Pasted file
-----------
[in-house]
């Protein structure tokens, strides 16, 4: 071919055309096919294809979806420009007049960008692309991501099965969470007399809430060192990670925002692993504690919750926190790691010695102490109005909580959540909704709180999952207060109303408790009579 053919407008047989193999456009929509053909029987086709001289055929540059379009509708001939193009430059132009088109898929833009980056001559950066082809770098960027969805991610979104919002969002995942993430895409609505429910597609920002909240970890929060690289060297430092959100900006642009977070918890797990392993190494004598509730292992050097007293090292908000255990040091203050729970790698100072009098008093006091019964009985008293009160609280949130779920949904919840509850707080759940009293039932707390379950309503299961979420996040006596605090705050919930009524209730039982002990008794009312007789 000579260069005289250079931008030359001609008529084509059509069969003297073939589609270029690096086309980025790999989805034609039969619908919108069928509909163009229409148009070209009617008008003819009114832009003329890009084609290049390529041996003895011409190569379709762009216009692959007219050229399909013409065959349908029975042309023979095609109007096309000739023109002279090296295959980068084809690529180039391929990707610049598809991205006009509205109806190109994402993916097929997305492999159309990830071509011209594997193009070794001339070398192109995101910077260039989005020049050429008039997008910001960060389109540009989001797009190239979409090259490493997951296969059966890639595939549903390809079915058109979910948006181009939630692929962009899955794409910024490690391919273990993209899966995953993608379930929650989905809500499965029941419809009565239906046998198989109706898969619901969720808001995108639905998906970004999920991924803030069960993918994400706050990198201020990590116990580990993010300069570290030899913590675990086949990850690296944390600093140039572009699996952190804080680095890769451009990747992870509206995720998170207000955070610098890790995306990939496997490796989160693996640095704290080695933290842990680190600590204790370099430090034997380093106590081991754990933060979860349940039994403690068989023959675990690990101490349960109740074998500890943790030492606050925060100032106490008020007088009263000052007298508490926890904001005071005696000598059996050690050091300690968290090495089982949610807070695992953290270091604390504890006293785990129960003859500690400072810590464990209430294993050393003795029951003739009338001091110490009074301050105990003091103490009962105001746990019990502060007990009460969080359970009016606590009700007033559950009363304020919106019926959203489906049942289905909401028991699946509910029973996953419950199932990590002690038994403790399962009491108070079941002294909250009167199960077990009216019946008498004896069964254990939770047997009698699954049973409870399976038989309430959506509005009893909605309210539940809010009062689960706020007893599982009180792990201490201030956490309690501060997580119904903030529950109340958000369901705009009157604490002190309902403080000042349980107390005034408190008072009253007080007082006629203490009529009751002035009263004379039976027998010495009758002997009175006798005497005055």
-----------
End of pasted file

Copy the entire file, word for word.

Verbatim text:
[in-house]
């Protein structure tokens, strides 16, 4: 071919055309096919294809979806420009007049960008692309991501099965969470007399809430060192990670925002692993504690919750926190790691010695102490109005909580959540909704709180999952207060109303408790009579 053919407008047989193999456009929509053909029987086709001289055929540059379009509708001939193009430059132009088109898929833009980056001559950066082809770098960027969805991610979104919002969002995942993430895409609505429910597609920002909240970890929060690289060297430092959100900006642009977070918890797990392993190494004598509730292992050097007293090292908000255990040091203050729970790698100072009098008093006091019964009985008293009160609280949130779920949904919840509850707080759940009293039932707390379950309503299961979420996040006596605090705050919930009524209730039982002990008794009312007789 000579260069005289250079931008030359001609008529084509059509069969003297073939589609270029690096086309980025790999989805034609039969619908919108069928509909163009229409148009070209009617008008003819009114832009003329890009084609290049390529041996003895011409190569379709762009216009692959007219050229399909013409065959349908029975042309023979095609109007096309000739023109002279090296295959980068084809690529180039391929990707610049598809991205006009509205109806190109994402993916097929997305492999159309990830071509011209594997193009070794001339070398192109995101910077260039989005020049050429008039997008910001960060389109540009989001797009190239979409090259490493997951296969059966890639595939549903390809079915058109979910948006181009939630692929962009899955794409910024490690391919273990993209899966995953993608379930929650989905809500499965029941419809009565239906046998198989109706898969619901969720808001995108639905998906970004999920991924803030069960993918994400706050990198201020990590116990580990993010300069570290030899913590675990086949990850690296944390600093140039572009699996952190804080680095890769451009990747992870509206995720998170207000955070610098890790995306990939496997490796989160693996640095704290080695933290842990680190600590204790370099430090034997380093106590081991754990933060979860349940039994403690068989023959675990690990101490349960109740074998500890943790030492606050925060100032106490008020007088009263000052007298508490926890904001005071005696000598059996050690050091300690968290090495089982949610807070695992953290270091604390504890006293785990129960003859500690400072810590464990209430294993050393003795029951003739009338001091110490009074301050105990003091103490009962105001746990019990502060007990009460969080359970009016606590009700007033559950009363304020919106019926959203489906049942289905909401028991699946509910029973996953419950199932990590002690038994403790399962009491108070079941002294909250009167199960077990009216019946008498004896069964254990939770047997009698699954049973409870399976038989309430959506509005009893909605309210539940809010009062689960706020007893599982009180792990201490201030956490309690501060997580119904903030529950109340958000369901705009009157604490002190309902403080000042349980107390005034408190008072009253007080007082006629203490009529009751002035009263004379039976027998010495009758002997009175006798005497005055």